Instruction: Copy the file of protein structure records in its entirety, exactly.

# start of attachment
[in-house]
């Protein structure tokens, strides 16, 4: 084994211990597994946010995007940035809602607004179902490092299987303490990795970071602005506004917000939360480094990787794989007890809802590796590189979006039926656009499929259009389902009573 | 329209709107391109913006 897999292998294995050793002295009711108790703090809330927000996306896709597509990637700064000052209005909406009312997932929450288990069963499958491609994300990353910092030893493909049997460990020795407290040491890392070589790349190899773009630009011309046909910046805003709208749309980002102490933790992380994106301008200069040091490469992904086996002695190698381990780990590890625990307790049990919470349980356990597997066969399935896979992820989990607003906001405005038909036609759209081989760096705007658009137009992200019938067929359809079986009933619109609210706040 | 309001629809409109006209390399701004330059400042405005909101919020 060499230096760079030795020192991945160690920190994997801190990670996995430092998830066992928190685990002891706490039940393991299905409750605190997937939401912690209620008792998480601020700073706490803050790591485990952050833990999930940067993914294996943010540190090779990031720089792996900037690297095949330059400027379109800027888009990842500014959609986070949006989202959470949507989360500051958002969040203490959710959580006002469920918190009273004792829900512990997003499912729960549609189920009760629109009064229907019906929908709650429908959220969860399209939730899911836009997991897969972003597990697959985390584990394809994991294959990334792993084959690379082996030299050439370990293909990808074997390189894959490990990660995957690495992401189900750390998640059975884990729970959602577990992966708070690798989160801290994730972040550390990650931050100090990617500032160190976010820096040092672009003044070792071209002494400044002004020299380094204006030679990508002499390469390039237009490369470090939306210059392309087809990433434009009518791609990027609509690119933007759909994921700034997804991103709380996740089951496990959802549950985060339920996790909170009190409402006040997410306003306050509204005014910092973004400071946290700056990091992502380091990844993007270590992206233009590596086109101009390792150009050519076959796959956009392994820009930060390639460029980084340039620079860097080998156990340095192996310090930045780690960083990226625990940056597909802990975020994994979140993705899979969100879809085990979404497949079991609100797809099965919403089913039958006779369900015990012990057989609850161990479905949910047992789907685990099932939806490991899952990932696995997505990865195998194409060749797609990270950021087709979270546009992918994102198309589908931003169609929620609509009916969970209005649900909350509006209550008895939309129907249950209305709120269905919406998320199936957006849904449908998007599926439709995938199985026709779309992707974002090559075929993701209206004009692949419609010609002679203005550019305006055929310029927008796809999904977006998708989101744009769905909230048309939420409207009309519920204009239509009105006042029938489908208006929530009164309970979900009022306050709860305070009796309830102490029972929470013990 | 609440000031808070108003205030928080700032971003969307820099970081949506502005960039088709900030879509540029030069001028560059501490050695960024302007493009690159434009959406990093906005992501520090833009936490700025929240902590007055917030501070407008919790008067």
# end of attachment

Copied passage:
[in-house]
């Protein structure tokens, strides 16, 4: 084994211990597994946010995007940035809602607004179902490092299987303490990795970071602005506004917000939360480094990787794989007890809802590796590189979006039926656009499929259009389902009573 | 329209709107391109913006 897999292998294995050793002295009711108790703090809330927000996306896709597509990637700064000052209005909406009312997932929450288990069963499958491609994300990353910092030893493909049997460990020795407290040491890392070589790349190899773009630009011309046909910046805003709208749309980002102490933790992380994106301008200069040091490469992904086996002695190698381990780990590890625990307790049990919470349980356990597997066969399935896979992820989990607003906001405005038909036609759209081989760096705007658009137009992200019938067929359809079986009933619109609210706040 | 309001629809409109006209390399701004330059400042405005909101919020 060499230096760079030795020192991945160690920190994997801190990670996995430092998830066992928190685990002891706490039940393991299905409750605190997937939401912690209620008792998480601020700073706490803050790591485990952050833990999930940067993914294996943010540190090779990031720089792996900037690297095949330059400027379109800027888009990842500014959609986070949006989202959470949507989360500051958002969040203490959710959580006002469920918190009273004792829900512990997003499912729960549609189920009760629109009064229907019906929908709650429908959220969860399209939730899911836009997991897969972003597990697959985390584990394809994991294959990334792993084959690379082996030299050439370990293909990808074997390189894959490990990660995957690495992401189900750390998640059975884990729970959602577990992966708070690798989160801290994730972040550390990650931050100090990617500032160190976010820096040092672009003044070792071209002494400044002004020299380094204006030679990508002499390469390039237009490369470090939306210059392309087809990433434009009518791609990027609509690119933007759909994921700034997804991103709380996740089951496990959802549950985060339920996790909170009190409402006040997410306003306050509204005014910092973004400071946290700056990091992502380091990844993007270590992206233009590596086109101009390792150009050519076959796959956009392994820009930060390639460029980084340039620079860097080998156990340095192996310090930045780690960083990226625990940056597909802990975020994994979140993705899979969100879809085990979404497949079991609100797809099965919403089913039958006779369900015990012990057989609850161990479905949910047992789907685990099932939806490991899952990932696995997505990865195998194409060749797609990270950021087709979270546009992918994102198309589908931003169609929620609509009916969970209005649900909350509006209550008895939309129907249950209305709120269905919406998320199936957006849904449908998007599926439709995938199985026709779309992707974002090559075929993701209206004009692949419609010609002679203005550019305006055929310029927008796809999904977006998708989101744009769905909230048309939420409207009309519920204009239509009105006042029938489908208006929530009164309970979900009022306050709860305070009796309830102490029972929470013990 | 609440000031808070108003205030928080700032971003969307820099970081949506502005960039088709900030879509540029030069001028560059501490050695960024302007493009690159434009959406990093906005992501520090833009936490700025929240902590007055917030501070407008919790008067």